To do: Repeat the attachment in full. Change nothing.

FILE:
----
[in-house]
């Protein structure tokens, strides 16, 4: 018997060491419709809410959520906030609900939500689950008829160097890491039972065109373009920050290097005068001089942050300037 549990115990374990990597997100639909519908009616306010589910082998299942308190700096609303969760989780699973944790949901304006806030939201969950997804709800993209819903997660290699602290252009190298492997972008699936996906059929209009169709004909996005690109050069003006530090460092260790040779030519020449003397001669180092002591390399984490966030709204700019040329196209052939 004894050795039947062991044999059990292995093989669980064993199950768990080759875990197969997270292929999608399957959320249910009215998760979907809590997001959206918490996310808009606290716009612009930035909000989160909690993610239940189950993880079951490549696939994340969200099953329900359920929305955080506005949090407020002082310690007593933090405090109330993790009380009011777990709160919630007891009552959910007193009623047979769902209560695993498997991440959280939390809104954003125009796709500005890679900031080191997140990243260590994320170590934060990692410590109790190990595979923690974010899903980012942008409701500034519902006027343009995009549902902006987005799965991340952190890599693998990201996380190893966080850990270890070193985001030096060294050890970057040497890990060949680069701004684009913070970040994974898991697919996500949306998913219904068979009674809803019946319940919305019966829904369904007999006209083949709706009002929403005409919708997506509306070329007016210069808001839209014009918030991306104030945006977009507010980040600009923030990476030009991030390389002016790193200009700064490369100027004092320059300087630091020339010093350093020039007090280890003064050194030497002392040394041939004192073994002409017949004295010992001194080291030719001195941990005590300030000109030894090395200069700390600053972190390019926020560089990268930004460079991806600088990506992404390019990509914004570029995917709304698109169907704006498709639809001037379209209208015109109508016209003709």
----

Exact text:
[in-house]
């Protein structure tokens, strides 16, 4: 018997060491419709809410959520906030609900939500689950008829160097890491039972065109373009920050290097005068001089942050300037 549990115990374990990597997100639909519908009616306010589910082998299942308190700096609303969760989780699973944790949901304006806030939201969950997804709800993209819903997660290699602290252009190298492997972008699936996906059929209009169709004909996005690109050069003006530090460092260790040779030519020449003397001669180092002591390399984490966030709204700019040329196209052939 004894050795039947062991044999059990292995093989669980064993199950768990080759875990197969997270292929999608399957959320249910009215998760979907809590997001959206918490996310808009606290716009612009930035909000989160909690993610239940189950993880079951490549696939994340969200099953329900359920929305955080506005949090407020002082310690007593933090405090109330993790009380009011777990709160919630007891009552959910007193009623047979769902209560695993498997991440959280939390809104954003125009796709500005890679900031080191997140990243260590994320170590934060990692410590109790190990595979923690974010899903980012942008409701500034519902006027343009995009549902902006987005799965991340952190890599693998990201996380190893966080850990270890070193985001030096060294050890970057040497890990060949680069701004684009913070970040994974898991697919996500949306998913219904068979009674809803019946319940919305019966829904369904007999006209083949709706009002929403005409919708997506509306070329007016210069808001839209014009918030991306104030945006977009507010980040600009923030990476030009991030390389002016790193200009700064490369100027004092320059300087630091020339010093350093020039007090280890003064050194030497002392040394041939004192073994002409017949004295010992001194080291030719001195941990005590300030000109030894090395200069700390600053972190390019926020560089990268930004460079991806600088990506992404390019990509914004570029995917709304698109169907704006498709639809001037379209209208015109109508016209003709």